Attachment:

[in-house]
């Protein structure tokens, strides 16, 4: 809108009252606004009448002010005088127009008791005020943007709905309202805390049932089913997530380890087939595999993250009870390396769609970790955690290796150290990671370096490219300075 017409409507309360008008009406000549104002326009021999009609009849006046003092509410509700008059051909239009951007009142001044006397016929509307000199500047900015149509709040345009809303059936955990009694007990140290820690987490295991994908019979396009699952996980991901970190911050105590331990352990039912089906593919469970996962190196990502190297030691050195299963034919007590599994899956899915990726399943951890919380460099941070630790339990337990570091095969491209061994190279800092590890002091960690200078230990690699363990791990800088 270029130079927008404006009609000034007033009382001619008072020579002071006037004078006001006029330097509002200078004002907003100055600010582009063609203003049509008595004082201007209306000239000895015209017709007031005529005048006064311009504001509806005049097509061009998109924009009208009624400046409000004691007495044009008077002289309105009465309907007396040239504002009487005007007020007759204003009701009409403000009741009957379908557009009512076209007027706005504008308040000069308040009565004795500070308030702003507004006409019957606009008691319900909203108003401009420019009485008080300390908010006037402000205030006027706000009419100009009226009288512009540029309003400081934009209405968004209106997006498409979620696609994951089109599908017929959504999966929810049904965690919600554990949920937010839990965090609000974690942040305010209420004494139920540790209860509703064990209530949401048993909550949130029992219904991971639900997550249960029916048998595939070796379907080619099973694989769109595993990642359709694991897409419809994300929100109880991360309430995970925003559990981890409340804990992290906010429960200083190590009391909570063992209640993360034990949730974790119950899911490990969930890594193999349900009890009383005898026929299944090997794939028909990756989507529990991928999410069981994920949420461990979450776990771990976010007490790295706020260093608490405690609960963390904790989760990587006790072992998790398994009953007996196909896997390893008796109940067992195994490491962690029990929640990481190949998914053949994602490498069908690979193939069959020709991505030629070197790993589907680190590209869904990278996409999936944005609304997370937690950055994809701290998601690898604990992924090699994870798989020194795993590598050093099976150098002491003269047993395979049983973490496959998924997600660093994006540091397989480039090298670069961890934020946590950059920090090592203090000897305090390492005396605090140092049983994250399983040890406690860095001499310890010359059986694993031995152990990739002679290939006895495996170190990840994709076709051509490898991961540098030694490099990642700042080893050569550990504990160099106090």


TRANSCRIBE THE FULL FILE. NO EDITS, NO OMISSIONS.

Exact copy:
[in-house]
């Protein structure tokens, strides 16, 4: 809108009252606004009448002010005088127009008791005020943007709905309202805390049932089913997530380890087939595999993250009870390396769609970790955690290796150290990671370096490219300075 017409409507309360008008009406000549104002326009021999009609009849006046003092509410509700008059051909239009951007009142001044006397016929509307000199500047900015149509709040345009809303059936955990009694007990140290820690987490295991994908019979396009699952996980991901970190911050105590331990352990039912089906593919469970996962190196990502190297030691050195299963034919007590599994899956899915990726399943951890919380460099941070630790339990337990570091095969491209061994190279800092590890002091960690200078230990690699363990791990800088 270029130079927008404006009609000034007033009382001619008072020579002071006037004078006001006029330097509002200078004002907003100055600010582009063609203003049509008595004082201007209306000239000895015209017709007031005529005048006064311009504001509806005049097509061009998109924009009208009624400046409000004691007495044009008077002289309105009465309907007396040239504002009487005007007020007759204003009701009409403000009741009957379908557009009512076209007027706005504008308040000069308040009565004795500070308030702003507004006409019957606009008691319900909203108003401009420019009485008080300390908010006037402000205030006027706000009419100009009226009288512009540029309003400081934009209405968004209106997006498409979620696609994951089109599908017929959504999966929810049904965690919600554990949920937010839990965090609000974690942040305010209420004494139920540790209860509703064990209530949401048993909550949130029992219904991971639900997550249960029916048998595939070796379907080619099973694989769109595993990642359709694991897409419809994300929100109880991360309430995970925003559990981890409340804990992290906010429960200083190590009391909570063992209640993360034990949730974790119950899911490990969930890594193999349900009890009383005898026929299944090997794939028909990756989507529990991928999410069981994920949420461990979450776990771990976010007490790295706020260093608490405690609960963390904790989760990587006790072992998790398994009953007996196909896997390893008796109940067992195994490491962690029990929640990481190949998914053949994602490498069908690979193939069959020709991505030629070197790993589907680190590209869904990278996409999936944005609304997370937690950055994809701290998601690898604990992924090699994870798989020194795993590598050093099976150098002491003269047993395979049983973490496959998924997600660093994006540091397989480039090298670069961890934020946590950059920090090592203090000897305090390492005396605090140092049983994250399983040890406690860095001499310890010359059986694993031995152990990739002679290939006895495996170190990840994709076709051509490898991961540098030694490099990642700042080893050569550990504990160099106090």